Directed by: Dave Filoni
Starring: (Voices of) Matt Lanter, Ashley Eckstein, James Arnold Taylor, Christopher Lee, Samuel L. Jackson
Stumbling into theaters, it’s Star Wars: The Cash Grab—I mean Star Wars: The Clone Wars. Taking place sometime between what happens in Attack of the Clones (2002) and Revenge of the Sith (2005), this latest theatrical installment in the now 31-year-old space saga is the franchise’s first animated feature. Clone Wars was originally created for TV (and obviously aimed at 8-year-olds), until George Lucas himself laid eyes on it and decided it was simply too good for basic cable. This says much about Lucas’ taste—or at least his belief in the credulity and Pavlovian nature of Star Wars fans—as the only fate this flaccid mess ever truly deserved was to have its tedium broken up with frequent Honey Smacks cereal commercials and exiled to Saturday mornings.
Other than the obvious cash-making reasons (the movie is the launch pad for a brand new TV series), it’s difficult to figure out why, exactly, this movie has found a place on the big screen. It does nothing to illuminate or compliment the other films. Its plot consists of Jedi knight and future Darth Vader Anakin Skywalker (Matt Lanter, Bobby Jones: Stroke of Genius) and his young apprentice—the utterly obnoxious Ahsoka (Ashley Eckstein, Sydney White)—trying to save Jabba the Hutt’s (Kevin Michael Richardson, TMNT) kidnapped son—the comparatively tiny, grub-like Stinky the Hutt (at least that’s what he’s called during the entire movie)—while simultaneously stopping the evil plan of the malevolent and unfortunately named Count Dooku (Christopher Lee).
Clone Wars is more a collection of poorly animated set pieces tied together with a lot of lackluster explosions and shoddy shaky-cam action scenes than a movie with an actual plot. It might’ve helped if the animation hadn’t been a modern-day variant on the old “Supermarionation” of the TV series Thunderbirds, only sucked dry of any charm by CGI. All the characters appear to have hair made of basswood and amble around like they have a shower-curtain rod shoved up their hindquarters. However, the film does what was once thought impossible, which is to make Hayden Christiansen’s performances in the last two Star Wars flicks seem downright natural and affecting.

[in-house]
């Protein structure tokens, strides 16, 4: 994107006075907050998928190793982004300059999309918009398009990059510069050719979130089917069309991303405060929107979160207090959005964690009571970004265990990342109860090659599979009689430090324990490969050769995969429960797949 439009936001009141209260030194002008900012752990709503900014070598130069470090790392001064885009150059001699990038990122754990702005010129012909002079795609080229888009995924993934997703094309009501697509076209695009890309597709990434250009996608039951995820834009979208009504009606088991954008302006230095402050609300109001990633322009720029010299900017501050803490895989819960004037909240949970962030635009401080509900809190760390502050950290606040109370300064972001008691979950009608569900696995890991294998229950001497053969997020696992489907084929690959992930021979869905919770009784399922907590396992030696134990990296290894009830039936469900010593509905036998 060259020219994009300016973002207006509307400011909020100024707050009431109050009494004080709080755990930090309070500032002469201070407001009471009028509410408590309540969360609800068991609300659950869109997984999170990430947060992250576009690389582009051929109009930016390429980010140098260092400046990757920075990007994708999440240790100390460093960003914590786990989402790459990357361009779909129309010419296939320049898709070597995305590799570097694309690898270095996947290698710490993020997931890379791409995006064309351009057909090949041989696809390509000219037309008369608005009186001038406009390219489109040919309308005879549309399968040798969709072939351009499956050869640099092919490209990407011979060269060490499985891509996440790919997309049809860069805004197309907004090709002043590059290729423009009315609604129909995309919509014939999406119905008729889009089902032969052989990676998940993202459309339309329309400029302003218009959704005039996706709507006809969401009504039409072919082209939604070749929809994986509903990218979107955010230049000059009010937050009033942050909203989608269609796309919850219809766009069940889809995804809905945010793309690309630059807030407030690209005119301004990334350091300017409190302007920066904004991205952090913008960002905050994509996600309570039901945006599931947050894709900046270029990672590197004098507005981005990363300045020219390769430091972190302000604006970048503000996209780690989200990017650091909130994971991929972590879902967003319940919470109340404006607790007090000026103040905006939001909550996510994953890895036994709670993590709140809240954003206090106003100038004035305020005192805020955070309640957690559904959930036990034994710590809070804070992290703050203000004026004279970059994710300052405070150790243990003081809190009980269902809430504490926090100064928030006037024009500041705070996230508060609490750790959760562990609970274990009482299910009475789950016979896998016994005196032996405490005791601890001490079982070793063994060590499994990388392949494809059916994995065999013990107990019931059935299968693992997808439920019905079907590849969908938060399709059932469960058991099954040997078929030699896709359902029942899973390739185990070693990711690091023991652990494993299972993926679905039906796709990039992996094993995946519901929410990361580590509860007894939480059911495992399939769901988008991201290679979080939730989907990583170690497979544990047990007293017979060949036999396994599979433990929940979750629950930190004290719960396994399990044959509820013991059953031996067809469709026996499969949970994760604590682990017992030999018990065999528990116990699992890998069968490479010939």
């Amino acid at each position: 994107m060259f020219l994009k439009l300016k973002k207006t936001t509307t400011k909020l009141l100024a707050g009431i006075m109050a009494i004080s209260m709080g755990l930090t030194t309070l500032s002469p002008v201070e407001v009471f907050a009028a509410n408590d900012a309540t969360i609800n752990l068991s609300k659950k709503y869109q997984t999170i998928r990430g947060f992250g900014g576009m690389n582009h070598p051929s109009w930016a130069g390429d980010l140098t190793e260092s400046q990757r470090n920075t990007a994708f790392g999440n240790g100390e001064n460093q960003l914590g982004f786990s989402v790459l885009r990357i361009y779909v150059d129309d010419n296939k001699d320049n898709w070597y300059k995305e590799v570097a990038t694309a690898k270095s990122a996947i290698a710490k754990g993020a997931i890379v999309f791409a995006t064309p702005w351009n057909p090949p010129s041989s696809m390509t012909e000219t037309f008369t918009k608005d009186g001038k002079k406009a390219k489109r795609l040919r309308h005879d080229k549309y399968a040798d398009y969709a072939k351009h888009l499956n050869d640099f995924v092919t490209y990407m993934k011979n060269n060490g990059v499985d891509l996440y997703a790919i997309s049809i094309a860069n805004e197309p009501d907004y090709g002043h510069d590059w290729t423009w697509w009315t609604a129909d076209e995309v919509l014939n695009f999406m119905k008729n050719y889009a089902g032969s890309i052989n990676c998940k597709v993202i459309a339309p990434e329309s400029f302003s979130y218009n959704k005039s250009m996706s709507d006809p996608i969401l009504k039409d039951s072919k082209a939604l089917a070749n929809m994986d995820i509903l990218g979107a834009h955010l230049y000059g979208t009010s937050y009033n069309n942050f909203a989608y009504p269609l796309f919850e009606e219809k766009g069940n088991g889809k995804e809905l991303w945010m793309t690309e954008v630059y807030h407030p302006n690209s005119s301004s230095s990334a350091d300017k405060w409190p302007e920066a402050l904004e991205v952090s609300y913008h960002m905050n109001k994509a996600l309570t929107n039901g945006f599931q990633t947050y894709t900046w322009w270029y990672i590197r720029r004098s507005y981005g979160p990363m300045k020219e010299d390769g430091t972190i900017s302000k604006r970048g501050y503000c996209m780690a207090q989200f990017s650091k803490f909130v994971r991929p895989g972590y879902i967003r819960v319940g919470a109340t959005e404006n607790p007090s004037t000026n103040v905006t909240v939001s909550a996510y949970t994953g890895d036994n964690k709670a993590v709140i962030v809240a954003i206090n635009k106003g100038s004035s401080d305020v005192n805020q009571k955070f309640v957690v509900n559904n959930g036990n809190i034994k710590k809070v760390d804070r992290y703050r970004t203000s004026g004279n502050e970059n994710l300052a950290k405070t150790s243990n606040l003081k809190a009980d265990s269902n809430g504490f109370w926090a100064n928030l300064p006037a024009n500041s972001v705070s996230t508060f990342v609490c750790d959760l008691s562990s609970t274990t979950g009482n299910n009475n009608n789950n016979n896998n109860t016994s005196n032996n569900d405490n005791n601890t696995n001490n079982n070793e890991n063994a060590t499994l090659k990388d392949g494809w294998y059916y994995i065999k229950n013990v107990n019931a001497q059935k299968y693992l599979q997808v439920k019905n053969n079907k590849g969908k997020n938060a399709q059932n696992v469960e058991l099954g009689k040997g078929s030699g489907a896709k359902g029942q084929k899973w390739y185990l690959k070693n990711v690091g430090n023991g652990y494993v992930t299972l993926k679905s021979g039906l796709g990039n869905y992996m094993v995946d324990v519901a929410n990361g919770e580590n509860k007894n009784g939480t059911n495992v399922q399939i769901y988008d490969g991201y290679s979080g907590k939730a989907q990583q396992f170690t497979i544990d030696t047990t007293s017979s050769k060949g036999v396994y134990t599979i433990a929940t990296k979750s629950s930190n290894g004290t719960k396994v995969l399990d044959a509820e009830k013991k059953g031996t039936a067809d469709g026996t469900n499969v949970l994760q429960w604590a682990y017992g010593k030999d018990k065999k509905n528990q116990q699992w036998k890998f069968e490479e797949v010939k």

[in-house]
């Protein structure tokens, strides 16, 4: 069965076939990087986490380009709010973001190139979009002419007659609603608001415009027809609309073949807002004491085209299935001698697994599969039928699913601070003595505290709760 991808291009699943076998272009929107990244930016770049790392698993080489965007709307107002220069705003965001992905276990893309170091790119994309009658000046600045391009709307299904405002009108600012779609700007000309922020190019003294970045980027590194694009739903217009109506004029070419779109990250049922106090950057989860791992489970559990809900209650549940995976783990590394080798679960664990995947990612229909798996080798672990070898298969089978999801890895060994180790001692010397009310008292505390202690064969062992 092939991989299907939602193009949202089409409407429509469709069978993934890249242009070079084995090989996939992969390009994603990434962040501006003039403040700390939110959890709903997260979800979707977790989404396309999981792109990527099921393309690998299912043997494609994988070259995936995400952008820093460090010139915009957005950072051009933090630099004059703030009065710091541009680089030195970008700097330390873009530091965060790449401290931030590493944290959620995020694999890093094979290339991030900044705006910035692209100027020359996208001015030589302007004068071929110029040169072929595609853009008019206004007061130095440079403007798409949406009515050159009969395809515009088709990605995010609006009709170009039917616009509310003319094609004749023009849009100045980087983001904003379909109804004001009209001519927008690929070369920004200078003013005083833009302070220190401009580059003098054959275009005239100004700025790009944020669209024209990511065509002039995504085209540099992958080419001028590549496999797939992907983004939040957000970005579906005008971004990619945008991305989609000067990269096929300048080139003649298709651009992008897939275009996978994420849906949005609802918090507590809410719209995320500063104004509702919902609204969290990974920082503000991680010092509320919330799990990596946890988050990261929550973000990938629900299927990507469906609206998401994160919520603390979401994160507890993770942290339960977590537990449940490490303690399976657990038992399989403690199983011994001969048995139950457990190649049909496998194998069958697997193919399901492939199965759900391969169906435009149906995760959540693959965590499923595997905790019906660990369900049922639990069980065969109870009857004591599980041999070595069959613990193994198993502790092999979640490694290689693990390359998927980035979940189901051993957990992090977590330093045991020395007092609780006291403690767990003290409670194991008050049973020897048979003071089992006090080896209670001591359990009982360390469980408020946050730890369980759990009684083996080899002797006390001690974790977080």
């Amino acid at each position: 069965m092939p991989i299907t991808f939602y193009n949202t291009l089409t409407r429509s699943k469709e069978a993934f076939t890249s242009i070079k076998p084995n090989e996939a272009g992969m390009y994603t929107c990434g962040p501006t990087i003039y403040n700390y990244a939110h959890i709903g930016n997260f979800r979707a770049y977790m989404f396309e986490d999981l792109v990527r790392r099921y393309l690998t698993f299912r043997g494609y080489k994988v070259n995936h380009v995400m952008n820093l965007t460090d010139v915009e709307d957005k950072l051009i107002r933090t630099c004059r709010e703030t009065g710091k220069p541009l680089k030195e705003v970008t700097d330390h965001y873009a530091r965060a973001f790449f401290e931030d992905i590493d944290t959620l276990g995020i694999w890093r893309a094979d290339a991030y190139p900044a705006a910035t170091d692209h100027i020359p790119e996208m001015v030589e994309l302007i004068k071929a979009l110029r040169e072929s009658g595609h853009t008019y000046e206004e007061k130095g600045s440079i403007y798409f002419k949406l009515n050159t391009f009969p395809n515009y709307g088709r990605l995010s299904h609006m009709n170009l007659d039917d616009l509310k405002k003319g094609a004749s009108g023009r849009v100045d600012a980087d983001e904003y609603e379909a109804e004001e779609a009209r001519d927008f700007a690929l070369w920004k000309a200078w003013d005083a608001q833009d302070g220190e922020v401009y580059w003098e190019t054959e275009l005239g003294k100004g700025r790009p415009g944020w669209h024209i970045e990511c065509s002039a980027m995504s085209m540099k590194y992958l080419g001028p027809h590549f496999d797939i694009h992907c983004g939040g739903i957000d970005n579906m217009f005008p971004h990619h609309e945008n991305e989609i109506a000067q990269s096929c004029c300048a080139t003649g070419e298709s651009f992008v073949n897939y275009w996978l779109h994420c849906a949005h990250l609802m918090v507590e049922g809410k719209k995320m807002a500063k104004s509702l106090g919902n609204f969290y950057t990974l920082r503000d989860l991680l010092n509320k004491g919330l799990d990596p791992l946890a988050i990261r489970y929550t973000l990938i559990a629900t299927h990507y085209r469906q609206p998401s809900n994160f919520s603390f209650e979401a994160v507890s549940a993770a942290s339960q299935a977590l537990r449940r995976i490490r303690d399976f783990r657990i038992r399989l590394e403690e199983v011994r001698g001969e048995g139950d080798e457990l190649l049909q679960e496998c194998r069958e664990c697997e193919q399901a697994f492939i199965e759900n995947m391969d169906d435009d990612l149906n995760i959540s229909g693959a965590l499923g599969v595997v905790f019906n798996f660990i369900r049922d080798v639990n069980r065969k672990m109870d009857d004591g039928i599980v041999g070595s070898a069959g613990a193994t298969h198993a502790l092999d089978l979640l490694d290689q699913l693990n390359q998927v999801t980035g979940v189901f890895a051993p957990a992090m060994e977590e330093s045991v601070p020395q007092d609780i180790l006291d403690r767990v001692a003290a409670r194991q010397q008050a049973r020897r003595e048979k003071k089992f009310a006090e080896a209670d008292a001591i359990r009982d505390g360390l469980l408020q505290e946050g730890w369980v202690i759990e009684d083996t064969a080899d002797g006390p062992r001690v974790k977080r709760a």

Thankfully, the audience is spared the dulcet tones of Mr. Christiansen, as the only actors from the live-action films who lend their voices to this endeavor are Christopher Lee (apparently just happy he wasn’t once again axed from a movie’s final cut), Anthony Daniels and, very briefly, Samuel L. Jackson. The rest of the cast is filled with voice-over vets, and while this is welcome news when it comes to Christiansen, it makes you realize how much Ewan McGregor meant to Lucas’ films. Regardless of the long list of cartoon credits these people have on their resumes, they still sound like they’re reading their lines directly from a script.
Not that what they’re repeating is any great shakes, as it’s firmly entrenched in the Lucas tradition of stilted, rigid dialogue. Most of the film involves Anakin and Ahsoka bickering with one another in what passes for banter, mixed in with any number of ghastly jokes concerning supposedly cute robots and the usual self-serious Star Wars tone. I’m just amazed grown men wrote this—and that it took three of them to do it. Then again, these are people who write lines like “This smells like Count Dooku” with complete earnestness.
The only thing keeping this movie from a half-star rating (other than this week’s other animated fare, Fly Me to the Moon) is the inclusion of the sashaying, flower-wearing uncle of Jabba, Ziro the Hutt (Corey Burton, Atlantis: The Lost Empire). Two parts Truman Capote and one part Tyler Perry’s Madea, the oddly effeminate, hookah-toking and unintentionally hilarious Ziro is the only fun to be found in the entire movie. But that’s hardly enough to make Clone Wars even the least bit worthwhile. Rated PG for sci-fi action violence throughout, brief language and momentary smoking.